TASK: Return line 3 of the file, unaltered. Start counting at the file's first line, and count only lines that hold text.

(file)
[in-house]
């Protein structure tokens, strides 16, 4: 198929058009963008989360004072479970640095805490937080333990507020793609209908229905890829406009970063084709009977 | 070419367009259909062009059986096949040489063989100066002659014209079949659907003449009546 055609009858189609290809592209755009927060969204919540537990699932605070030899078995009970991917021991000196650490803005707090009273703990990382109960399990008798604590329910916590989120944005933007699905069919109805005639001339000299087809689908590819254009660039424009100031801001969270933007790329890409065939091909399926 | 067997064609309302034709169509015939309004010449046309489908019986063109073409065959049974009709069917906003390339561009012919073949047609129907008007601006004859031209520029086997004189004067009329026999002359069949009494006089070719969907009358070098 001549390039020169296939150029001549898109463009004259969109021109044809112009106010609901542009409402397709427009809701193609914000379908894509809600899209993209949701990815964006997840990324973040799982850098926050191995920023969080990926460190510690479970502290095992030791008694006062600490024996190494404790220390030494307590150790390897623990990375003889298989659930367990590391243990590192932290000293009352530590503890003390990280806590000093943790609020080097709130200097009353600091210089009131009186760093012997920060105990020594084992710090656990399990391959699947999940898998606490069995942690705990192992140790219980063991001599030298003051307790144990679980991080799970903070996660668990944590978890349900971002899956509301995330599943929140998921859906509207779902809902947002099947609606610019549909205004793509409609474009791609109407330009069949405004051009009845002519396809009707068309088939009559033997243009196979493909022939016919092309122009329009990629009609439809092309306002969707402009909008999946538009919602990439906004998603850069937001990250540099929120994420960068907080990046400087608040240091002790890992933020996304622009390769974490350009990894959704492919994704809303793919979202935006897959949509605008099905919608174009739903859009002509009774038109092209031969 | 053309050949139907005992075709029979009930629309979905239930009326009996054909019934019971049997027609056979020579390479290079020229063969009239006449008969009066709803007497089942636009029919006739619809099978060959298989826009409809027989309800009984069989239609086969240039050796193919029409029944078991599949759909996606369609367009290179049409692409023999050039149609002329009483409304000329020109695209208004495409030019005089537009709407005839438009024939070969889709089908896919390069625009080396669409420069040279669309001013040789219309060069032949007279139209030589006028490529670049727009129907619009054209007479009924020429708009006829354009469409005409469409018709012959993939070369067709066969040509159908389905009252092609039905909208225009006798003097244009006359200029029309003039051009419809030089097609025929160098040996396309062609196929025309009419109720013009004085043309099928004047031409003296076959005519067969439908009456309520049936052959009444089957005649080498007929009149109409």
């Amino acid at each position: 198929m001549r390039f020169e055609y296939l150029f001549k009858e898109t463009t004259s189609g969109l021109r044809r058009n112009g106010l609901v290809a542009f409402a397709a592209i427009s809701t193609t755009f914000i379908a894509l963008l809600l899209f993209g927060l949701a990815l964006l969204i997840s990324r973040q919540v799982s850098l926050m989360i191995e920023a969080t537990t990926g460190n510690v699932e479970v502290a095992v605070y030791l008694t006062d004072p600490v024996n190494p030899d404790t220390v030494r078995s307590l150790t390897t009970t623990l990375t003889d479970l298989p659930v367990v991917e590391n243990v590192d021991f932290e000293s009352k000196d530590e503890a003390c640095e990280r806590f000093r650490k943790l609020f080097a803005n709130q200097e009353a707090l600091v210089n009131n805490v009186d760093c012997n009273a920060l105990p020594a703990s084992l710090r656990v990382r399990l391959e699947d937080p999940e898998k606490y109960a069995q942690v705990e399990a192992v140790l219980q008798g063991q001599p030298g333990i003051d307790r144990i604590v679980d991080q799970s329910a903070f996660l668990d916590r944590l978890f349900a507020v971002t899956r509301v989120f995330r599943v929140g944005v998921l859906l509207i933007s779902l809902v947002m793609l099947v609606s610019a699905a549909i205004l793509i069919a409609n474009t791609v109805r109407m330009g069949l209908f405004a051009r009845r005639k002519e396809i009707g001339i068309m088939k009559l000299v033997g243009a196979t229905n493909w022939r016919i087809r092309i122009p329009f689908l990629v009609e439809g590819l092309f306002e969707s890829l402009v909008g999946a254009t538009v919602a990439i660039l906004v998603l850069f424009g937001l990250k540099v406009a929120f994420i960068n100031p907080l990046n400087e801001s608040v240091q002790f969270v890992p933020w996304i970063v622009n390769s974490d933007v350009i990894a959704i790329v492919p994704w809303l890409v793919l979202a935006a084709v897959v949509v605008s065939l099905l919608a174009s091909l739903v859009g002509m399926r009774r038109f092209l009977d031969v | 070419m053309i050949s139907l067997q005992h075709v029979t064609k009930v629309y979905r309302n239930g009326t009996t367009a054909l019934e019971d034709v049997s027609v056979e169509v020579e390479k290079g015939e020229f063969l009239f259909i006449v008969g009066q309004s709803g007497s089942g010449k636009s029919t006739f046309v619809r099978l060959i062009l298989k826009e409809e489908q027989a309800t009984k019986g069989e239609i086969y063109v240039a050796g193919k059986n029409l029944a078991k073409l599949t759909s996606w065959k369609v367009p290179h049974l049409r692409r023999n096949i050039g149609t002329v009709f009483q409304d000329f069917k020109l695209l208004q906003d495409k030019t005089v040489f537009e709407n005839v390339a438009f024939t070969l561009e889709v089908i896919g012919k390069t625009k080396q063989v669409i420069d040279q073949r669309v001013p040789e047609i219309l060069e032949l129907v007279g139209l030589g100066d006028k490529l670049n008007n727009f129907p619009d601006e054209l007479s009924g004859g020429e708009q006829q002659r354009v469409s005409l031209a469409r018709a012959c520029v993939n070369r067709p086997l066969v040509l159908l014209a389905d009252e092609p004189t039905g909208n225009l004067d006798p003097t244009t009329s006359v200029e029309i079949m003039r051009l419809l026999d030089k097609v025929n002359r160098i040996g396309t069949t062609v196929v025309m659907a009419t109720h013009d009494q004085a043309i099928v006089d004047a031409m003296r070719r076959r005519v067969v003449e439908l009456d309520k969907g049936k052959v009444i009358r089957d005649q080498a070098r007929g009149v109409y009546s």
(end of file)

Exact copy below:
């Amino acid at each position: 198929m001549r390039f020169e055609y296939l150029f001549k009858e898109t463009t004259s189609g969109l021109r044809r058009n112009g106010l609901v290809a542009f409402a397709a592209i427009s809701t193609t755009f914000i379908a894509l963008l809600l899209f993209g927060l949701a990815l964006l969204i997840s990324r973040q919540v799982s850098l926050m989360i191995e920023a969080t537990t990926g460190n510690v699932e479970v502290a095992v605070y030791l008694t006062d004072p600490v024996n190494p030899d404790t220390v030494r078995s307590l150790t390897t009970t623990l990375t003889d479970l298989p659930v367990v991917e590391n243990v590192d021991f932290e000293s009352k000196d530590e503890a003390c640095e990280r806590f000093r650490k943790l609020f080097a803005n709130q200097e009353a707090l600091v210089n009131n805490v009186d760093c012997n009273a920060l105990p020594a703990s084992l710090r656990v990382r399990l391959e699947d937080p999940e898998k606490y109960a069995q942690v705990e399990a192992v140790l219980q008798g063991q001599p030298g333990i003051d307790r144990i604590v679980d991080q799970s329910a903070f996660l668990d916590r944590l978890f349900a507020v971002t899956r509301v989120f995330r599943v929140g944005v998921l859906l509207i933007s779902l809902v947002m793609l099947v609606s610019a699905a549909i205004l793509i069919a409609n474009t791609v109805r109407m330009g069949l209908f405004a051009r009845r005639k002519e396809i009707g001339i068309m088939k009559l000299v033997g243009a196979t229905n493909w022939r016919i087809r092309i122009p329009f689908l990629v009609e439809g590819l092309f306002e969707s890829l402009v909008g999946a254009t538009v919602a990439i660039l906004v998603l850069f424009g937001l990250k540099v406009a929120f994420i960068n100031p907080l990046n400087e801001s608040v240091q002790f969270v890992p933020w996304i970063v622009n390769s974490d933007v350009i990894a959704i790329v492919p994704w809303l890409v793919l979202a935006a084709v897959v949509v605008s065939l099905l919608a174009s091909l739903v859009g002509m399926r009774r038109f092209l009977d031969v | 070419m053309i050949s139907l067997q005992h075709v029979t064609k009930v629309y979905r309302n239930g009326t009996t367009a054909l019934e019971d034709v049997s027609v056979e169509v020579e390479k290079g015939e020229f063969l009239f259909i006449v008969g009066q309004s709803g007497s089942g010449k636009s029919t006739f046309v619809r099978l060959i062009l298989k826009e409809e489908q027989a309800t009984k019986g069989e239609i086969y063109v240039a050796g193919k059986n029409l029944a078991k073409l599949t759909s996606w065959k369609v367009p290179h049974l049409r692409r023999n096949i050039g149609t002329v009709f009483q409304d000329f069917k020109l695209l208004q906003d495409k030019t005089v040489f537009e709407n005839v390339a438009f024939t070969l561009e889709v089908i896919g012919k390069t625009k080396q063989v669409i420069d040279q073949r669309v001013p040789e047609i219309l060069e032949l129907v007279g139209l030589g100066d006028k490529l670049n008007n727009f129907p619009d601006e054209l007479s009924g004859g020429e708009q006829q002659r354009v469409s005409l031209a469409r018709a012959c520029v993939n070369r067709p086997l066969v040509l159908l014209a389905d009252e092609p004189t039905g909208n225009l004067d006798p003097t244009t009329s006359v200029e029309i079949m003039r051009l419809l026999d030089k097609v025929n002359r160098i040996g396309t069949t062609v196929v025309m659907a009419t109720h013009d009494q004085a043309i099928v006089d004047a031409m003296r070719r076959r005519v067969v003449e439908l009456d309520k969907g049936k052959v009444i009358r089957d005649q080498a070098r007929g009149v109409y009546s």